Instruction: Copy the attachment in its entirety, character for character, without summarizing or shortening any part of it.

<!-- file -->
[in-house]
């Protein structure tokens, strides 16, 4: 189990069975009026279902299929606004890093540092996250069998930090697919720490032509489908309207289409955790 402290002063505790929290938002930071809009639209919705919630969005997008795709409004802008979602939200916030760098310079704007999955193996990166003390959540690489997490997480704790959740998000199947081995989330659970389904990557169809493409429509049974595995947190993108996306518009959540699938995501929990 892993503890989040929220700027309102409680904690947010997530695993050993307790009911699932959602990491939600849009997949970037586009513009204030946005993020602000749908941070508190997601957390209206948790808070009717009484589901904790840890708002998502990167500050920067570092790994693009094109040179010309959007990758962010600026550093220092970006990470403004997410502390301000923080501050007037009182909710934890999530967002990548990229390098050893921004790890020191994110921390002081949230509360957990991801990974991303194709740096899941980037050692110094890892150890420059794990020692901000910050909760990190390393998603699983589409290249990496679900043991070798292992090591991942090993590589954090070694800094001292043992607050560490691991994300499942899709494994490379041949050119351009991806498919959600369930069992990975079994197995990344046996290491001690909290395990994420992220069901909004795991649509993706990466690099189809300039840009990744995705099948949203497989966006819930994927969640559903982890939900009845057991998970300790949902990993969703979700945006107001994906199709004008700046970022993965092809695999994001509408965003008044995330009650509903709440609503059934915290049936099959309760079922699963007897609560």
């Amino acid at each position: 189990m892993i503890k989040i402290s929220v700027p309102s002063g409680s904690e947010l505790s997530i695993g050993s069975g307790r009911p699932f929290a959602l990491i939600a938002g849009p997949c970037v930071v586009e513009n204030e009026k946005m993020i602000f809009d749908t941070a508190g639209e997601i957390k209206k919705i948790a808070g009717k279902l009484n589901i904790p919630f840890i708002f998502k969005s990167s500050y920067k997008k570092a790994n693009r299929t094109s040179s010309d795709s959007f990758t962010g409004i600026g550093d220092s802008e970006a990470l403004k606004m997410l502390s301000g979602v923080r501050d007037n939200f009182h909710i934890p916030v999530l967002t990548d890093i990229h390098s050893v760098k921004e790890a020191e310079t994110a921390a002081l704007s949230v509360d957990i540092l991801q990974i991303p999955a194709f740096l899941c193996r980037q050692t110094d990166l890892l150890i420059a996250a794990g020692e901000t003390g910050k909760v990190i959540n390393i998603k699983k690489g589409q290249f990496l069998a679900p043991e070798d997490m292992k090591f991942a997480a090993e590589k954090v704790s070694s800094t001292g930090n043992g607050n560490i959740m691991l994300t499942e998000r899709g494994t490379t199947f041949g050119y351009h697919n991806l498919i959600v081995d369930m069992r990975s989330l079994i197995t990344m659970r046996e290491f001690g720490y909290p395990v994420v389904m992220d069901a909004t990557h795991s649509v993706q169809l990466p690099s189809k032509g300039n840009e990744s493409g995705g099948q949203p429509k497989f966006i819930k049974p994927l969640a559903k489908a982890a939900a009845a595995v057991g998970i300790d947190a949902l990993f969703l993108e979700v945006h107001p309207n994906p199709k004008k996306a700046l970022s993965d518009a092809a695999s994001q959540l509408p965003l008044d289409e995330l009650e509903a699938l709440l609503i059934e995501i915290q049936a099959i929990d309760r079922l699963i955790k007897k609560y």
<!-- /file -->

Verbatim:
[in-house]
């Protein structure tokens, strides 16, 4: 189990069975009026279902299929606004890093540092996250069998930090697919720490032509489908309207289409955790 402290002063505790929290938002930071809009639209919705919630969005997008795709409004802008979602939200916030760098310079704007999955193996990166003390959540690489997490997480704790959740998000199947081995989330659970389904990557169809493409429509049974595995947190993108996306518009959540699938995501929990 892993503890989040929220700027309102409680904690947010997530695993050993307790009911699932959602990491939600849009997949970037586009513009204030946005993020602000749908941070508190997601957390209206948790808070009717009484589901904790840890708002998502990167500050920067570092790994693009094109040179010309959007990758962010600026550093220092970006990470403004997410502390301000923080501050007037009182909710934890999530967002990548990229390098050893921004790890020191994110921390002081949230509360957990991801990974991303194709740096899941980037050692110094890892150890420059794990020692901000910050909760990190390393998603699983589409290249990496679900043991070798292992090591991942090993590589954090070694800094001292043992607050560490691991994300499942899709494994490379041949050119351009991806498919959600369930069992990975079994197995990344046996290491001690909290395990994420992220069901909004795991649509993706990466690099189809300039840009990744995705099948949203497989966006819930994927969640559903982890939900009845057991998970300790949902990993969703979700945006107001994906199709004008700046970022993965092809695999994001509408965003008044995330009650509903709440609503059934915290049936099959309760079922699963007897609560």
């Amino acid at each position: 189990m892993i503890k989040i402290s929220v700027p309102s002063g409680s904690e947010l505790s997530i695993g050993s069975g307790r009911p699932f929290a959602l990491i939600a938002g849009p997949c970037v930071v586009e513009n204030e009026k946005m993020i602000f809009d749908t941070a508190g639209e997601i957390k209206k919705i948790a808070g009717k279902l009484n589901i904790p919630f840890i708002f998502k969005s990167s500050y920067k997008k570092a790994n693009r299929t094109s040179s010309d795709s959007f990758t962010g409004i600026g550093d220092s802008e970006a990470l403004k606004m997410l502390s301000g979602v923080r501050d007037n939200f009182h909710i934890p916030v999530l967002t990548d890093i990229h390098s050893v760098k921004e790890a020191e310079t994110a921390a002081l704007s949230v509360d957990i540092l991801q990974i991303p999955a194709f740096l899941c193996r980037q050692t110094d990166l890892l150890i420059a996250a794990g020692e901000t003390g910050k909760v990190i959540n390393i998603k699983k690489g589409q290249f990496l069998a679900p043991e070798d997490m292992k090591f991942a997480a090993e590589k954090v704790s070694s800094t001292g930090n043992g607050n560490i959740m691991l994300t499942e998000r899709g494994t490379t199947f041949g050119y351009h697919n991806l498919i959600v081995d369930m069992r990975s989330l079994i197995t990344m659970r046996e290491f001690g720490y909290p395990v994420v389904m992220d069901a909004t990557h795991s649509v993706q169809l990466p690099s189809k032509g300039n840009e990744s493409g995705g099948q949203p429509k497989f966006i819930k049974p994927l969640a559903k489908a982890a939900a009845a595995v057991g998970i300790d947190a949902l990993f969703l993108e979700v945006h107001p309207n994906p199709k004008k996306a700046l970022s993965d518009a092809a695999s994001q959540l509408p965003l008044d289409e995330l009650e509903a699938l709440l609503i059934e995501i915290q049936a099959i929990d309760r079922l699963i955790k007897k609560y």